Robert Koopman, Adjunct Professor of International Economics at the Graduate Institute; Chief Economist and Director of the Economic Research and Statistics Division at the WTO

How was the process of expanding from academic research into more policy-oriented work?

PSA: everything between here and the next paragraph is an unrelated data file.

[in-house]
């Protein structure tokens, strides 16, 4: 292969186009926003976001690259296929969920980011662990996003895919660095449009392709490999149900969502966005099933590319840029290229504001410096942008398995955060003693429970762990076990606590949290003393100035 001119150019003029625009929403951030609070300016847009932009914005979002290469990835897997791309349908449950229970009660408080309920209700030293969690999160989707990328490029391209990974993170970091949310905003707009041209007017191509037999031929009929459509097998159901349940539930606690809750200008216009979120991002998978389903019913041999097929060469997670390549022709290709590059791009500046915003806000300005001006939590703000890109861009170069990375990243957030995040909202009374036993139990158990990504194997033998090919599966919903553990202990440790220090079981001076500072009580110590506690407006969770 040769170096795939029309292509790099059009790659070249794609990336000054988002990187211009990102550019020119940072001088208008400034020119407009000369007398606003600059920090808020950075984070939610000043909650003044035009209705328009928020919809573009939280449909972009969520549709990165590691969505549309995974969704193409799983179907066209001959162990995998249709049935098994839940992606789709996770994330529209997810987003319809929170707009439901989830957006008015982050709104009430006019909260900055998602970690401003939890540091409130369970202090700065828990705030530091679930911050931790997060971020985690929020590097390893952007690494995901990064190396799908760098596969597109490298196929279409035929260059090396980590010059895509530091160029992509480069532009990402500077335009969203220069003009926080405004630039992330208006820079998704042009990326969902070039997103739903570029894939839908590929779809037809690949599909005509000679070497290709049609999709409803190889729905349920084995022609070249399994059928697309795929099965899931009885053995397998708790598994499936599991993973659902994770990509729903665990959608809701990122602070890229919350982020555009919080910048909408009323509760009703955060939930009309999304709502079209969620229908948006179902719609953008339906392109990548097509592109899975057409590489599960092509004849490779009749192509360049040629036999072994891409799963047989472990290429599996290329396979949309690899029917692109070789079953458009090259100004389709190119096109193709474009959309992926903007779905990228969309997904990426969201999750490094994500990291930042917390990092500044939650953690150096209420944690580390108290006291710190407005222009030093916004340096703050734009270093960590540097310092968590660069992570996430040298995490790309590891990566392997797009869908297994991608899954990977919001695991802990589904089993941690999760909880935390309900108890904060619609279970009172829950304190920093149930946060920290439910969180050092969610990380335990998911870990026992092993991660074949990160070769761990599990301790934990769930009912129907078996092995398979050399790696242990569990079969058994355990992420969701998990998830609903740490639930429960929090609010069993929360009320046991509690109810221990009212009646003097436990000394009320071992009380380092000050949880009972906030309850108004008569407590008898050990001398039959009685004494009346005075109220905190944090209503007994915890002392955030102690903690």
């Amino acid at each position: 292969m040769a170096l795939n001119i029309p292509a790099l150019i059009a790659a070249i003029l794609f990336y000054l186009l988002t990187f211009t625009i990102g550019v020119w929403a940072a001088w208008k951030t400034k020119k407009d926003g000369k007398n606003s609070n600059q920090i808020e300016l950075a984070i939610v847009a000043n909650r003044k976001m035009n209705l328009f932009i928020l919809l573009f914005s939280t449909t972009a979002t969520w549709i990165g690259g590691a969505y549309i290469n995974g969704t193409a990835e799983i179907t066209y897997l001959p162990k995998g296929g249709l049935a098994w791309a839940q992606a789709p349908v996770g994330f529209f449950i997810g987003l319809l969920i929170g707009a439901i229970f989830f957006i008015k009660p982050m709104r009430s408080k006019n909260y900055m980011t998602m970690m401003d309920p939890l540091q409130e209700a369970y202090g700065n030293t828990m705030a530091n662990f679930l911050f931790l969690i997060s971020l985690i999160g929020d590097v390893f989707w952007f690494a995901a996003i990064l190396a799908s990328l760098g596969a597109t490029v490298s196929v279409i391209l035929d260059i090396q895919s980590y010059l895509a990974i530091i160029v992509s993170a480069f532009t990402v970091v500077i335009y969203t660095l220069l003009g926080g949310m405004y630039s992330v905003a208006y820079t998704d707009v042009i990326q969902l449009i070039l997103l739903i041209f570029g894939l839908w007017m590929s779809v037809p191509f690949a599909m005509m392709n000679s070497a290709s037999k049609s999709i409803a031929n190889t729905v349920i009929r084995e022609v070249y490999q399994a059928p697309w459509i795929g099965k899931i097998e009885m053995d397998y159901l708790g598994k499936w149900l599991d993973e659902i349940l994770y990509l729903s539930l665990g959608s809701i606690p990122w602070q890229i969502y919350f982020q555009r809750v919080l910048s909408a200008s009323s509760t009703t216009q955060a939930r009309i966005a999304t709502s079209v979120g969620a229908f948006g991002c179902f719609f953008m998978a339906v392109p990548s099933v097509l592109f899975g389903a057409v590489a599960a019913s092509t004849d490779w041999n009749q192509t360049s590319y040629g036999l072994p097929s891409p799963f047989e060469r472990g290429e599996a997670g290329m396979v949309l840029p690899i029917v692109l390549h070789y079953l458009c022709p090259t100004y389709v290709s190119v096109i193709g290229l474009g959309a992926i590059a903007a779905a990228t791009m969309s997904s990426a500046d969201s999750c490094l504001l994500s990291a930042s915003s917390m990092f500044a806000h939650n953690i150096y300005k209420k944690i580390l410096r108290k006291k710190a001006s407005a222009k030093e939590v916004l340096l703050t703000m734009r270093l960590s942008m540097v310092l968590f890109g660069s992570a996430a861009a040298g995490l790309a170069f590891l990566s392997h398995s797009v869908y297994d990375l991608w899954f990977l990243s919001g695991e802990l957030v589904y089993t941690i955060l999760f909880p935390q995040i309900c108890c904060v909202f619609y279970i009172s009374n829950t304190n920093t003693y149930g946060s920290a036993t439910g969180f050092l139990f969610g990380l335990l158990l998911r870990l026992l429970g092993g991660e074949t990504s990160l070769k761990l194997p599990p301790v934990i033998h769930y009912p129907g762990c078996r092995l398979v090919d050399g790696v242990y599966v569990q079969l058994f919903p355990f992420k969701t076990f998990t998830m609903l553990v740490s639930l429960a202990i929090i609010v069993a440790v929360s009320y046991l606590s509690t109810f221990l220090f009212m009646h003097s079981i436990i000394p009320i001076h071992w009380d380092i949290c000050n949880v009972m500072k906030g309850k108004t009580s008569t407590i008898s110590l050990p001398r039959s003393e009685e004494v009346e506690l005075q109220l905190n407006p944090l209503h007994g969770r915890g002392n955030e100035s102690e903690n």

I initially brought an academic focus and rigor to the Soviet grain question, but also quickly realised that policymakers had little interest in your estimating equations or structure of your model. They needed to connect your results to the stories they heard and/or saw going on around them. So, I needed to find ways to bring the rigor to the analysis but present the findings in a way that seemed relevant to the policymaker. One clue was, and this was before smart devices, if the policymaker started to look at what was next on their agenda you had lost them and they had already moved on. You needed to connect with them within the first few minutes of the briefing and engage them for maybe 10 or 15 minutes and ideally into a productive question-and-answer session which signalled they were “hooked”. I also discovered that much of what I did that was of interest to policymakers was not of that much interest to academics in regular economics – my background – compared to those academics from an agricultural economics background. I had to be selective about which topics I pursued for policy versus academic audiences. While I have had some success with academic publications, my most satisfying work is helping policymakers make better informed decisions with good data and analysis. I like to say the job of an independent and objective policy researcher is to help policymakers be more aware of the potential opportunity costs of their decisions. Rarely does the analysis drive a policy decision. At best it may influence the views of policymakers in a way that allows them to better understand the impacts of their decision. At worst… it just annoys them that you have given them inconvenient information that goes against what they want to achieve.